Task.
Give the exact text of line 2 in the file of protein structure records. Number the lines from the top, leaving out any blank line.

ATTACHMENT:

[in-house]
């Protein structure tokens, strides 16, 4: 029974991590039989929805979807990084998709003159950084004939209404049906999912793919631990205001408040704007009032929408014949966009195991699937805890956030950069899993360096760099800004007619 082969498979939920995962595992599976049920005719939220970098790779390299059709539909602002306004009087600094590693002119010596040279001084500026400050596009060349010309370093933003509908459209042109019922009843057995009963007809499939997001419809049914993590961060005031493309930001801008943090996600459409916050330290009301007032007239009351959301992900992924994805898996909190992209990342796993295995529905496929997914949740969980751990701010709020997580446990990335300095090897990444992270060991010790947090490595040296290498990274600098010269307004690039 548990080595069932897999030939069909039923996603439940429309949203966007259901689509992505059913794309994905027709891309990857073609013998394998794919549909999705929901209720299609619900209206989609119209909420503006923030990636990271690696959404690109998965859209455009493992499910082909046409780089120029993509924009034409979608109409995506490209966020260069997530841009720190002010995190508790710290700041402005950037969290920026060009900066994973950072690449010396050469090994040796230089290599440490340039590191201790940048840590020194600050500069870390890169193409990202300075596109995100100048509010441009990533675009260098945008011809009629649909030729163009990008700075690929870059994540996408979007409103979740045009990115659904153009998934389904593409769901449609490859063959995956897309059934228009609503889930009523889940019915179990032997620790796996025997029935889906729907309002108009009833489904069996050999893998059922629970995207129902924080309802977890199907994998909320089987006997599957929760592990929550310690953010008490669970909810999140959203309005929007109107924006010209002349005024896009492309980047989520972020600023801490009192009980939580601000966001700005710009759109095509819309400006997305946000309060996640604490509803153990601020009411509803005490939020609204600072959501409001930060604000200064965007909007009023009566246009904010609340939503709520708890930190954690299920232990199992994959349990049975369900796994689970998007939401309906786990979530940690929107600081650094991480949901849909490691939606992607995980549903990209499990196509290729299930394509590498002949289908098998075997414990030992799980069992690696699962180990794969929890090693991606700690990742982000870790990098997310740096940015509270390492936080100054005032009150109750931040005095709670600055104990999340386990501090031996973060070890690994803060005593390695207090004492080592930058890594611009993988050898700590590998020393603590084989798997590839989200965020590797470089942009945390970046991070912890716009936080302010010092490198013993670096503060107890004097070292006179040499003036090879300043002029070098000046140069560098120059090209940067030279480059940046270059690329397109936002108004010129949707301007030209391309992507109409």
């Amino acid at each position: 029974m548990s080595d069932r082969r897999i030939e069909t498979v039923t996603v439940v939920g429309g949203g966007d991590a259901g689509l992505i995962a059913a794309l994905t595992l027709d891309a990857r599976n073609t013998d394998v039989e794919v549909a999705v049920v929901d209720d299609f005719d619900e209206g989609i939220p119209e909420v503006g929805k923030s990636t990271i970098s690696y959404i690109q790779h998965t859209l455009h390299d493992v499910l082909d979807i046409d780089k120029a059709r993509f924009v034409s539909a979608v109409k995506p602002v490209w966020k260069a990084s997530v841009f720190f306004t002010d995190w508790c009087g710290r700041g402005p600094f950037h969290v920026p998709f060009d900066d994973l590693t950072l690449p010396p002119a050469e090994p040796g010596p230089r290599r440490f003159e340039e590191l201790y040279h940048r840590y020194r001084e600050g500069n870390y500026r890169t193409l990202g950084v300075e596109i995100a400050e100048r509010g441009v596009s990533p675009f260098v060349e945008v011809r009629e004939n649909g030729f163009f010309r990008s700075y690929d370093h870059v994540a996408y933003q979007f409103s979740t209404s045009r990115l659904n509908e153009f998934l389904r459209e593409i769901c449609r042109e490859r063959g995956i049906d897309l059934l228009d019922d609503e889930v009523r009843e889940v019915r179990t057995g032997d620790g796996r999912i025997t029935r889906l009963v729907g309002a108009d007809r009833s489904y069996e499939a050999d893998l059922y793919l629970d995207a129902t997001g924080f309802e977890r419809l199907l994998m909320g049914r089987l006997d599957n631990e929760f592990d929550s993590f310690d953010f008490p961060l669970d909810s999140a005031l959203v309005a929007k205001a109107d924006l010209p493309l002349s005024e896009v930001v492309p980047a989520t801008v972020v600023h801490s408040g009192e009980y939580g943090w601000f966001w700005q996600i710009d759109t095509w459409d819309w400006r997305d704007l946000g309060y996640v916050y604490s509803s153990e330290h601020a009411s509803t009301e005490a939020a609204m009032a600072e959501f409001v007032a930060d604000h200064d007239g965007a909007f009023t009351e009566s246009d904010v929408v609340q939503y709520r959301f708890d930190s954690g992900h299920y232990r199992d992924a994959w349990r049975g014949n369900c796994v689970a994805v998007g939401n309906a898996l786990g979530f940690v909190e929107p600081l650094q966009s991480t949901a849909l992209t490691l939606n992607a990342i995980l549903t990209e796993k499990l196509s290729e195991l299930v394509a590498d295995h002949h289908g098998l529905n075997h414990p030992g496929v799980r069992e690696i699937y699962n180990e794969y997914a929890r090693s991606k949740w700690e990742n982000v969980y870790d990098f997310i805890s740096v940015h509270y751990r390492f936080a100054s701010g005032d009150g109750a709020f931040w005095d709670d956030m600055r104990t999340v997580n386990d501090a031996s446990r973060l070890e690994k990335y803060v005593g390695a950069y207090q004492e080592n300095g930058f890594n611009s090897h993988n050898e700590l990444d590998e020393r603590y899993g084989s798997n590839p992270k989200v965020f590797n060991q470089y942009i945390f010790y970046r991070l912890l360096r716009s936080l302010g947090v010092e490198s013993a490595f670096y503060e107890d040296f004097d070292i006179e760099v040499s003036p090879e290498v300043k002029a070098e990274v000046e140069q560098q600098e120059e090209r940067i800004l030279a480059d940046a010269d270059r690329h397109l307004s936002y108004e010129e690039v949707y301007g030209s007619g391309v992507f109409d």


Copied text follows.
């Protein structure tokens, strides 16, 4: 029974991590039989929805979807990084998709003159950084004939209404049906999912793919631990205001408040704007009032929408014949966009195991699937805890956030950069899993360096760099800004007619 082969498979939920995962595992599976049920005719939220970098790779390299059709539909602002306004009087600094590693002119010596040279001084500026400050596009060349010309370093933003509908459209042109019922009843057995009963007809499939997001419809049914993590961060005031493309930001801008943090996600459409916050330290009301007032007239009351959301992900992924994805898996909190992209990342796993295995529905496929997914949740969980751990701010709020997580446990990335300095090897990444992270060991010790947090490595040296290498990274600098010269307004690039 548990080595069932897999030939069909039923996603439940429309949203966007259901689509992505059913794309994905027709891309990857073609013998394998794919549909999705929901209720299609619900209206989609119209909420503006923030990636990271690696959404690109998965859209455009493992499910082909046409780089120029993509924009034409979608109409995506490209966020260069997530841009720190002010995190508790710290700041402005950037969290920026060009900066994973950072690449010396050469090994040796230089290599440490340039590191201790940048840590020194600050500069870390890169193409990202300075596109995100100048509010441009990533675009260098945008011809009629649909030729163009990008700075690929870059994540996408979007409103979740045009990115659904153009998934389904593409769901449609490859063959995956897309059934228009609503889930009523889940019915179990032997620790796996025997029935889906729907309002108009009833489904069996050999893998059922629970995207129902924080309802977890199907994998909320089987006997599957929760592990929550310690953010008490669970909810999140959203309005929007109107924006010209002349005024896009492309980047989520972020600023801490009192009980939580601000966001700005710009759109095509819309400006997305946000309060996640604490509803153990601020009411509803005490939020609204600072959501409001930060604000200064965007909007009023009566246009904010609340939503709520708890930190954690299920232990199992994959349990049975369900796994689970998007939401309906786990979530940690929107600081650094991480949901849909490691939606992607995980549903990209499990196509290729299930394509590498002949289908098998075997414990030992799980069992690696699962180990794969929890090693991606700690990742982000870790990098997310740096940015509270390492936080100054005032009150109750931040005095709670600055104990999340386990501090031996973060070890690994803060005593390695207090004492080592930058890594611009993988050898700590590998020393603590084989798997590839989200965020590797470089942009945390970046991070912890716009936080302010010092490198013993670096503060107890004097070292006179040499003036090879300043002029070098000046140069560098120059090209940067030279480059940046270059690329397109936002108004010129949707301007030209391309992507109409």